The guy who took that first small step for man, that first giant step for Mankind, wants us to stop shooting for the Moon.
Neil Armstrong, who stepped down on the surface of the Moon forty years ago--on July 20, 1969-- thinks America should set its sights higher. To Mars. In a rare joint appearance on the eve of the big anniversary, the Apollo 11 crew: Armstrong, Buzz Aldrin and Michael Collins, all echoed that lofty aspiration. Aldrin, the second guy to step on lunar territory ( Collins stayed aboard the Mother Ship), said, "America, do you still dream great dreams? Do you believe in yourself? Are you ready for a great national challenge?"
The Moon landings were historic, of course, and inspirational. Not only did they round out President Kennedy's promising legacy, they served as a peaceful stand-in for the Cold War hostilities between the United States and the Soviets.
That is if we really made those landings. Yep, there are those who believe the whole program was one big hoax, cooked up in an elaborate collaboration between NASA and Hollywood. The granddaddy of hoax hucksters, Bill Kaysing self-published, We Never Went to the Moon:America's 30 Billion Dollar Swindle in 1974, shortly after the Apollo Moon program was scrapped. The movement picked up steam in 1978 after the release of the the film Capricorn One, about a faked Mars landing. On the heels of Vietnam and Watergate, with growing skepticism about the government, more people latched onto the hoax theory. But it was always a small cadre. In a 1999 poll, only 6% of Americans believed the Moon landings were a hoax. But after a Fox TV special: Conspiracy Theory: Did We Land on the Moon? aired in 2001, the number of skeptics jumped to 20%.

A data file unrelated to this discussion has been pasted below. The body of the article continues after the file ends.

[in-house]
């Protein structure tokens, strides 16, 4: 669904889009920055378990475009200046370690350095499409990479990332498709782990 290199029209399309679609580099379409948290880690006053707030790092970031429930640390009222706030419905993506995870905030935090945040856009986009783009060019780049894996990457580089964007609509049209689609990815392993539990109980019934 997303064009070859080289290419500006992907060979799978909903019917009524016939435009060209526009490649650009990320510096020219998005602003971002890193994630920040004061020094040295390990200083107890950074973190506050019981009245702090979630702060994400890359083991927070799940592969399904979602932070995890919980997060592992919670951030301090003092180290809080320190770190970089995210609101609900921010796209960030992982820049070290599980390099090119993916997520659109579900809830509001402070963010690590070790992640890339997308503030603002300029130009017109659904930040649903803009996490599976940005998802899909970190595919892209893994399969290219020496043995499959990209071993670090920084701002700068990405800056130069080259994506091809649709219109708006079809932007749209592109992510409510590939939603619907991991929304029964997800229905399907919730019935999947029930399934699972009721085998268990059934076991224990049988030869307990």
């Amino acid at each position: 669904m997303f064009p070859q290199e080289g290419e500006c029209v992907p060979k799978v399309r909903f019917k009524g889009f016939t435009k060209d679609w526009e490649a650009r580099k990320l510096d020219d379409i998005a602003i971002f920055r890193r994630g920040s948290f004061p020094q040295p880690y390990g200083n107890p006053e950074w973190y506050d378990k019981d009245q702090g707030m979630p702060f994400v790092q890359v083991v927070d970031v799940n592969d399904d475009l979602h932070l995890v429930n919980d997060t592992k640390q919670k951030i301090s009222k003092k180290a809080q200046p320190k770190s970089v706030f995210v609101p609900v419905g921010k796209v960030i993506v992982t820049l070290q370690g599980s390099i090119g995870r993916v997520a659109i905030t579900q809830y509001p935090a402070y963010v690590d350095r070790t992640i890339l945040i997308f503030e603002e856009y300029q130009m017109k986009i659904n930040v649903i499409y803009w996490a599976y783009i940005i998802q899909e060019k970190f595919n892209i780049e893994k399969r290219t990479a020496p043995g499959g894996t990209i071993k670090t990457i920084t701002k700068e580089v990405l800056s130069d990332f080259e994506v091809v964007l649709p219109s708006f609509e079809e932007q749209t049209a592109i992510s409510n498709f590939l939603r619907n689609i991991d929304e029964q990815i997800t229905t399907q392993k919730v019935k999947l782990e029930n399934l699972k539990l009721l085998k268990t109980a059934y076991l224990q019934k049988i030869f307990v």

And they're still at it. Fly through cyberspace and you'll find a slew of sites dedicated to proving the hoax theory; some feature characters recreating a plausible Hollywood orchestration. Recent revelations by NASA that they had misplaced videos of the original landing--and then had to to get what video they recovered digitally re-mastered-- only fueled the hoax hucksters engines. But there is solid independent evidence to support the landings' veracity including images taken by the Lunar Reconnaissance Orbiter, showing the landings, astronauts standing on the moon, science experiments and even-- in the case of Apollo 14-- footprints.
So it seems the Moon landing hoax is not well grounded in fact. And that's a relief. Because if you buy that, you'll have to wonder about Woodstock, too. Maybe it was just a Hollywood movie musical. And what about those Miracle Mets? Maybe they're just a myth. That one I'll never believe.
As for the laudable manned mission to Mars, it's a pretty expensive dream. According to most reports, such a program would cost somewhere in the neighborhood of 10 Billion dollars a year,for say, 10 years. You do the math. That kind of money could fund health coverage for a lot of Americans. So given our current economic straights, a manned Mars mission seems like reaching for the stars. But that,of course, is the most American of all American dreams.
Drive safe. Play nice. Think peace.